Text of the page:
Reunion Connections 2008

Two alumni participate in their reunion in special ways.

"I feel very proud that I can return to Northwestern to attend my reunion and help plan the entire weekend," says Carlos Terrazas (WCAS98), a Chicago-based broker and sales executive who is serving as co-chair of his class of 1998 reunion committee.

Terrazas is one of an estimated 3,000 reunion-year alumni who will return to campus for Reunion Weekend, Oct. 17–19, to participate in class parties, the Reunion Tailgate, the Homecoming football game and other activities. He and three other 1998 graduates head the reunion committee of more than 45 members whose mission is to encourage participation in the weekend.

"For me it's about connecting classmates with one another," says Terrazas, who also served on his class reunion committee five years ago. "At Northwestern I met an amazing group of well-rounded, intelligent and fascinating people. Now, after 10 years, my friendships are stronger than ever."

Ted Koutlas (WCAS83), a professor and director of pediatric surgery at East Carolina University, fondly recalls returning to campus for his 10-year reunion in 1993. This year marks the 25th since Koutlas graduated, but he will not return to join the class of 1983 for Reunion Weekend. In October, Koutlas, a lieutenant colonel and four-year U.S. Army Reserve volunteer, will leave the country to serve in Iraq.

Koutlas' presence, however, will still be felt on campus. He made a financial contribution toward the class gift, to be officially presented to the University during the Homecoming football game against Purdue University on Saturday, Oct. 18.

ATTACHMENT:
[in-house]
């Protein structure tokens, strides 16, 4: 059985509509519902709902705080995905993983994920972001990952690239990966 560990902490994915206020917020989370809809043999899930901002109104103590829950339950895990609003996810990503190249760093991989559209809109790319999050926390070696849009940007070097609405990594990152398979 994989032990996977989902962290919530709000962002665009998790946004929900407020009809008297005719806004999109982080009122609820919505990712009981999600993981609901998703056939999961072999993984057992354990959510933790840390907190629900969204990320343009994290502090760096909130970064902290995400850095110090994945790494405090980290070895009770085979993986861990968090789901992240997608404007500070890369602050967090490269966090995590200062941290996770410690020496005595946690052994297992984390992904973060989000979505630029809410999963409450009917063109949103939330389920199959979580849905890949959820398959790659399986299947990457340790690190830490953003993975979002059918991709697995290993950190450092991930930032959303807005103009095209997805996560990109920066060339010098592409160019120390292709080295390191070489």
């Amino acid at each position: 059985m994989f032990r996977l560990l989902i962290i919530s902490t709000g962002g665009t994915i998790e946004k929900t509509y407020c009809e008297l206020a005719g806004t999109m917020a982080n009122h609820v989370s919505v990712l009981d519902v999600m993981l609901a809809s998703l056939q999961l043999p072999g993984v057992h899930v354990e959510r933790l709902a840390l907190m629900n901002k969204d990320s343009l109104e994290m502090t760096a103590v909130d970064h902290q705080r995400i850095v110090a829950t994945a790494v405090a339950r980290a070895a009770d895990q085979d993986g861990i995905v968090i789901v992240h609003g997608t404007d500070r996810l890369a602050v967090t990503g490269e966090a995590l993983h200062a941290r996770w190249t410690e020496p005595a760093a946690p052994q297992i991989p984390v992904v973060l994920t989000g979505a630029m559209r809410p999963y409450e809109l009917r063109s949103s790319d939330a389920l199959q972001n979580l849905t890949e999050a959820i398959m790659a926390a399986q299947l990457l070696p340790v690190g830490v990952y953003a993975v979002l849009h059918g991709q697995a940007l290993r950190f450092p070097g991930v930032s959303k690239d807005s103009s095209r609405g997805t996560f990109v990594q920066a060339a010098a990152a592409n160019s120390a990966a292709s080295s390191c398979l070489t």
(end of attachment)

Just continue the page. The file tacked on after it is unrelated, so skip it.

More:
"Even though I cannot be there, Northwestern is an important part of my life," he says. "The University helped me become the person I am. I owe Northwestern a great deal for that."

Terrazas echoes that feeling of indebtedness, explaining that while the weekend may be about connecting with friends, his motivation to get involved ultimately evolves from his gratitude to the University and to those who came before him.

"I would have never had the opportunities I've had without the donors who made it possible for me to receive scholarships and financial assistance," says Terrazas. "I want future generations to have the same opportunities, so it makes sense for me to participate in any way I can."

Of course Terrazas can't help trumpeting the special feelings he has for his class in particular. "We were a Rose Bowl class," he says, "so there's a lot of enthusiasm not to miss reminiscing about that."

Koutlas also keeps close ties with his classmates, especially his Beta Theta Pi fraternity brothers. Last year, while serving as chief of surgery of the 399th Combat Support Hospital in Tikrit, Iraq, he received word that one of his fraternity brothers had passed away. Though tragic, Koutlas says the sad occasion helped him rekindle connections.

"I e-mailed my brothers and told them where I was. That generated a lot of contact and support," he recalls. "I'm sure at our reunion this year they will gather to pay tribute to those who, like me, are unable to be there and to those brothers who are no longer with us."

Moments like those, Terrazas notes, represent the essence of Reunion Weekend. "Every class has its own milestones and memories. That's what makes it so special."

To find out how to participate in Reunion Weekend 2008 or future reunions by registering, volunteering or making a gift, go to